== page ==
Malignant bile duct obstructions (MBO) are usually asso-ciated with advanced stage tumoural pathologies (biliopancreatic tumours, hepatocellular carcinoma, metastasis, etc.). In most cases, curative surgical treatment is not an option at the time of diagnosis, and biliary drainage is performed to palliate associated symptoms and decrease bilirubin levels to allow oncological treatment [1]. Biliary stents are safe and effective options to be used as a part of these palliative decompression interventions, and endobilliary stenting has become a standard procedure for symptomatic palliation of those who are unfit for surgery. Self-expandable metallic stents (SEMS) are the most commonly used method and provide longer patency than other biliary drainage devices [2]. However, even these stents may become occluded due to several factors [3]. Stent patency is a determinant of the cost-effectiveness of the procedure in these patients with low life expectancy and quality of life. In that context, endobilliary radiofrequency ablation (EB-RFA) is a novel and important adjunct to alleviate obstruction and to increase the efficacy of stents [4]. EB-RFA can be used prior to stent placement to provide longer patency. It has been proven to be a safe and effective method in cases with relatively rare complications [5,6]. Two types of EB-RFA systems have been developed: power- and temperature-controlled systems. Temperature-controlled catheters are relatively new and allow temperature monitoring during ablation [7]. Thus, complications related to thermal injury that may develop due to excessive energy can be prevented. This approach is relatively novel, and the number of published cases is still insufficient to determine the full value of percutaneous temperature-controlled EB-RFA regarding patency rates [8].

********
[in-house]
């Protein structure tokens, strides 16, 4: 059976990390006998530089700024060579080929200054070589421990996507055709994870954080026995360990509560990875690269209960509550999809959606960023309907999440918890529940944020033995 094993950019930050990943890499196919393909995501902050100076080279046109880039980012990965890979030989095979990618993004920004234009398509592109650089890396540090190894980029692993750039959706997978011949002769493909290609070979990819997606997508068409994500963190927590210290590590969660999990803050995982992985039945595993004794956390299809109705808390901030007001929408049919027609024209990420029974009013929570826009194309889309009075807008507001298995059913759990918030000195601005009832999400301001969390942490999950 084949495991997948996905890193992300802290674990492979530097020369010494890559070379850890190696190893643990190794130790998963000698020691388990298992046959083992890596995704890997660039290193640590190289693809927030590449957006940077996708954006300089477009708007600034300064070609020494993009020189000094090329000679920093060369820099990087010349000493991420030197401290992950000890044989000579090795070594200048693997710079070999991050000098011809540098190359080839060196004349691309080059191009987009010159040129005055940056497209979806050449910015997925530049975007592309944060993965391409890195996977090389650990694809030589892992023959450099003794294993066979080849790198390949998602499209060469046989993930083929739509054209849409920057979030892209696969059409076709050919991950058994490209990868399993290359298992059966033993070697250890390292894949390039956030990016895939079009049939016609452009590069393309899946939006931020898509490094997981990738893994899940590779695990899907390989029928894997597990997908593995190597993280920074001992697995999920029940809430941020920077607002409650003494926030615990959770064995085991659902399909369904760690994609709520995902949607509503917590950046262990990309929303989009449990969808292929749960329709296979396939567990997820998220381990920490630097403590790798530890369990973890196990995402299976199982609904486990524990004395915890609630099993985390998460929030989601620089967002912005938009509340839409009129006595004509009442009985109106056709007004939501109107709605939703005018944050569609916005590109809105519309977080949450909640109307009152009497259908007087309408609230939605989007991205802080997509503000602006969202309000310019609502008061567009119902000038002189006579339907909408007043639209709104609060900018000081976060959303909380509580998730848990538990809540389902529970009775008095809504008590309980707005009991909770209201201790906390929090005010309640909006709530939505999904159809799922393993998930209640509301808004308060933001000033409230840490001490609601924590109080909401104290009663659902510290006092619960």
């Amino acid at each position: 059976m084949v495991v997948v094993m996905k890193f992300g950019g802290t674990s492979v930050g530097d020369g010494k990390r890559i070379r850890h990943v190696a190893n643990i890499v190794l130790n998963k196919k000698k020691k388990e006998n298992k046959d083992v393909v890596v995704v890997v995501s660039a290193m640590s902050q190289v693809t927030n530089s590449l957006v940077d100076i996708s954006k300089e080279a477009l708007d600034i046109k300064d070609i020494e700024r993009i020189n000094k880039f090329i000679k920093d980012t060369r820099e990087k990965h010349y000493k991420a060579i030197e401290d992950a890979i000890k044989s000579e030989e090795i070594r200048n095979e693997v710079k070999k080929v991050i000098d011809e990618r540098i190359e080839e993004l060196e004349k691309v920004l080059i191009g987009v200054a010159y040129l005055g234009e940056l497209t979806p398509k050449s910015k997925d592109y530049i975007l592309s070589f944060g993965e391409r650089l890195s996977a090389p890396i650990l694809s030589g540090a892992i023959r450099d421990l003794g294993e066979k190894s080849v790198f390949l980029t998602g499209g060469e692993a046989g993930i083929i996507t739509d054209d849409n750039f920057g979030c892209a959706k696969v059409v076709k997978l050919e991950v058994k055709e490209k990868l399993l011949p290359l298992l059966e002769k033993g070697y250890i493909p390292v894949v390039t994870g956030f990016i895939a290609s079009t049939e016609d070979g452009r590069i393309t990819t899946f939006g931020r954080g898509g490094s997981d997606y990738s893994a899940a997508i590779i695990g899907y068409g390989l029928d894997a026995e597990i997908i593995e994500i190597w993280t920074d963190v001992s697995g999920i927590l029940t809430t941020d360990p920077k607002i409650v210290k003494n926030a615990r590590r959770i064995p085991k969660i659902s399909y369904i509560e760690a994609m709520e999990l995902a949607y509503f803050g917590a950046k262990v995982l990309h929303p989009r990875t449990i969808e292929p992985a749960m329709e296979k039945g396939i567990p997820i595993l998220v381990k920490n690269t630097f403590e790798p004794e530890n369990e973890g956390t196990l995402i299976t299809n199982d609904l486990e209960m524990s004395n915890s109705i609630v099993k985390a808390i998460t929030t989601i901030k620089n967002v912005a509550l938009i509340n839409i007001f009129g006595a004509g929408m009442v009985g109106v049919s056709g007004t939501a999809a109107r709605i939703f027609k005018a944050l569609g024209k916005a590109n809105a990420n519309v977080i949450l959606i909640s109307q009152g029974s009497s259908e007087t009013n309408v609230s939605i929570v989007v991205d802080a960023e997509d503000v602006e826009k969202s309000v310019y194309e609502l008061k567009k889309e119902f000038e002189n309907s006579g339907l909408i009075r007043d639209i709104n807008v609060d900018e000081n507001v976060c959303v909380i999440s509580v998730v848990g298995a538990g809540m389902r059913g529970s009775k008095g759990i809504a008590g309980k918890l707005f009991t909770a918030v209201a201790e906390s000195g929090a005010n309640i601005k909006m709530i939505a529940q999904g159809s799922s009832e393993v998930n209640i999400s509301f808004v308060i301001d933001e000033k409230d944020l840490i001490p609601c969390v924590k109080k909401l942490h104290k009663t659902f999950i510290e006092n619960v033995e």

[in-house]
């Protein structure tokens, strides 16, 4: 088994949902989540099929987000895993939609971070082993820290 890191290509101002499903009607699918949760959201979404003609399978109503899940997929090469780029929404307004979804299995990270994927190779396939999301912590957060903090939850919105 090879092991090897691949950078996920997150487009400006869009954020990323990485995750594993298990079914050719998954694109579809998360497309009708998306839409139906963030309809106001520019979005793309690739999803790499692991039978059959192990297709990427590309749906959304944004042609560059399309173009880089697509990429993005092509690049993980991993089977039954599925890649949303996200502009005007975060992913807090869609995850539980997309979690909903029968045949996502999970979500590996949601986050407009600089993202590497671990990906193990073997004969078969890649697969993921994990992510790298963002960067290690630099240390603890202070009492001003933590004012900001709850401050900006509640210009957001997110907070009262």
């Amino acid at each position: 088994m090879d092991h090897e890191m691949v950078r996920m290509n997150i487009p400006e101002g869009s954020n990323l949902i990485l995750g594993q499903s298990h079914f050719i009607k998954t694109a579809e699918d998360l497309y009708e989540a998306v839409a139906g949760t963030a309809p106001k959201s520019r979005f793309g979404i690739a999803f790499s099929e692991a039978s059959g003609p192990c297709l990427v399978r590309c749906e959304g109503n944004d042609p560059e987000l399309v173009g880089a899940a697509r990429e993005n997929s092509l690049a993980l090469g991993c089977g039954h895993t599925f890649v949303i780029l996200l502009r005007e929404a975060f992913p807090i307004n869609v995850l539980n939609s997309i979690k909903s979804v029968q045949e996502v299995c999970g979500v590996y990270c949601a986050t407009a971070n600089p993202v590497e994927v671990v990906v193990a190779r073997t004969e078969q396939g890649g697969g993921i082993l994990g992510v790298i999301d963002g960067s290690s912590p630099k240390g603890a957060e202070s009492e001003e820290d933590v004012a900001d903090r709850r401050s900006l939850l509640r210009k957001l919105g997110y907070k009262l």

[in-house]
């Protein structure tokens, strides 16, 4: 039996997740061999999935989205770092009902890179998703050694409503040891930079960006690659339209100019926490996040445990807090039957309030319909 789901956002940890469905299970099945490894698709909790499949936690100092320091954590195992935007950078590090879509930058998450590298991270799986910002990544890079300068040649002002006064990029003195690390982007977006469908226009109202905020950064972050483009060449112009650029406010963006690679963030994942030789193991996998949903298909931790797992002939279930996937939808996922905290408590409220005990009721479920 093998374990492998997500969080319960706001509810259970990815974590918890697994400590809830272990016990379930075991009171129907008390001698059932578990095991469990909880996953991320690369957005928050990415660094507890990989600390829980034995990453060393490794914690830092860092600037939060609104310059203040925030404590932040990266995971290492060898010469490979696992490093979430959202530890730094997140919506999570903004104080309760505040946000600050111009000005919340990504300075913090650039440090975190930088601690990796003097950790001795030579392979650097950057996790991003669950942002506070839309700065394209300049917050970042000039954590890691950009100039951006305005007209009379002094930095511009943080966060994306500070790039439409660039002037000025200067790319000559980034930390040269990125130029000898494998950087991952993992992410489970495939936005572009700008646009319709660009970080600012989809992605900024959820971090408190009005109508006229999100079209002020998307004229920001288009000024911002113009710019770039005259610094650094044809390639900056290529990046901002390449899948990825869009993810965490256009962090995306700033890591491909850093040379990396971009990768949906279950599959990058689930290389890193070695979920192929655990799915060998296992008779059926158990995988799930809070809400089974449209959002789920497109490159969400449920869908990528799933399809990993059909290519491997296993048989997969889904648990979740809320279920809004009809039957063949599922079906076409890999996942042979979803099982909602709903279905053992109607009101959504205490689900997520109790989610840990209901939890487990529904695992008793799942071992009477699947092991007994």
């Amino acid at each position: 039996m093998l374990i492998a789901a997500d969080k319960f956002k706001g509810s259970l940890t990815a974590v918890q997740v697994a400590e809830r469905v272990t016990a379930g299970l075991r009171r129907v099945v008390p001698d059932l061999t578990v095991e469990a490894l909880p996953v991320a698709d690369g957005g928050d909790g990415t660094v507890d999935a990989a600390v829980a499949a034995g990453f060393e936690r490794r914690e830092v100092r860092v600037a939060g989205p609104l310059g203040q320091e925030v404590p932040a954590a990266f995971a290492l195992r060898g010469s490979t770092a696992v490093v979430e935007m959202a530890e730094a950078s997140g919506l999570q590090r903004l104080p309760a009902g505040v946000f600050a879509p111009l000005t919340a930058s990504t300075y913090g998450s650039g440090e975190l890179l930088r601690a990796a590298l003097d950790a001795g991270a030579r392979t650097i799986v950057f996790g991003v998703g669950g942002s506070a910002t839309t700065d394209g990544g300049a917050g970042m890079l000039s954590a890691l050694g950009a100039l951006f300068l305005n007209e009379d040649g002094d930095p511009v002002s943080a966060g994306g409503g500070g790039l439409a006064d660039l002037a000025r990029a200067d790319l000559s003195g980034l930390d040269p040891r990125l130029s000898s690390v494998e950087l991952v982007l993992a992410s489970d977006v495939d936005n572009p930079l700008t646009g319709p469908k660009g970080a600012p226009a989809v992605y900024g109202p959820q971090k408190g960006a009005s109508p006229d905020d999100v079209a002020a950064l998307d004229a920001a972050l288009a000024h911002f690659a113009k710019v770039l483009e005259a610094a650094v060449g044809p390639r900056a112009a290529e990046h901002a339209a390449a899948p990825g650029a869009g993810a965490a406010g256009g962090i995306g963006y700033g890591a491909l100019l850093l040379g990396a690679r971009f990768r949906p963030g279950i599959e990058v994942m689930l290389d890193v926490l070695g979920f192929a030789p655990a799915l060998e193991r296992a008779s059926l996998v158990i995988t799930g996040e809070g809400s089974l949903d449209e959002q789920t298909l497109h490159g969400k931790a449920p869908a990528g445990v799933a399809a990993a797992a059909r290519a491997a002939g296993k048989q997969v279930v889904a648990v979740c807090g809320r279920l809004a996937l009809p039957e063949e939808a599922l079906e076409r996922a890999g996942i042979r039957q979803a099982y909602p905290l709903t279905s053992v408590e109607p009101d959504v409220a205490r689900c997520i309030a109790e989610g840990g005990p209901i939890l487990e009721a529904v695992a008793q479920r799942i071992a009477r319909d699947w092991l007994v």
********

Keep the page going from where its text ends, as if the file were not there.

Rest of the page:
The purpose of this study was to evaluate the efficacy and safety of temperature-controlled EB-RFA followed by SEMS placement percutaneously in patients with non-resectable malignant biliary obstruction, compared with stenting alone.

Material and methods

Patient population and study design

The study was approved by the Institutional Review Board (approval no. 17073117_050.06_050.06 on 27.10.2020, 20202/11). Informed consent was obtained for the study and all patients were informed about the procedure.

The data of 18 patients who were diagnosed with malignant biliary obstruction and treated with SEMS w/o EB-RFA via percutaneous transhepatic approach were retrospectively reviewed. Nine patients who underwent metallic biliary stenting alone were selected as the control group (non-EB-RFA group). Nine patients treated with EB-RFA followed by metallic stenting were included in the study group (EB-RFA group). The pre-procedural evaluation of all patients was made by the oncologist and surgeon, and they were referred to interventional radiology. Before the procedure, all patients were evaluated clini-cally, biochemically (complete blood count, coagulation parameters, and blood biochemistry), and with imaging modalities (computed tomography, magnetic resonance imaging, ultrasound [US]).

These patients were enrolled between May 2017 and March 2021; all patients had clinical and laboratory findings of biliary obstruction at referral. Malignant biliary obstruction was caused by cholangiocarcinoma, pancreatic cancer, hepatocellular cancer, and metastasis. The criteria for inclusion in this study were as follows: (i) age > 20 years, histopathologically proven malignancy, (ii) clinical and laboratory findings for biliary obstruction, and (iii) surgically unresectable or medically unfit for surgery [9] with life expectancy more than 3 months. Exclusion criteria included uncorrectable coagulopathy (international normalized ratio > 1.5 or platelet count < 50,000 /mm3), clinical instability, surgical operability potential, and life expectancy less than 3 months. Endobilliary RFA stenting was preferred primarily in patients with a diagnosis of cholangiocarcinoma, considering the biliary ductal origin.

Procedural steps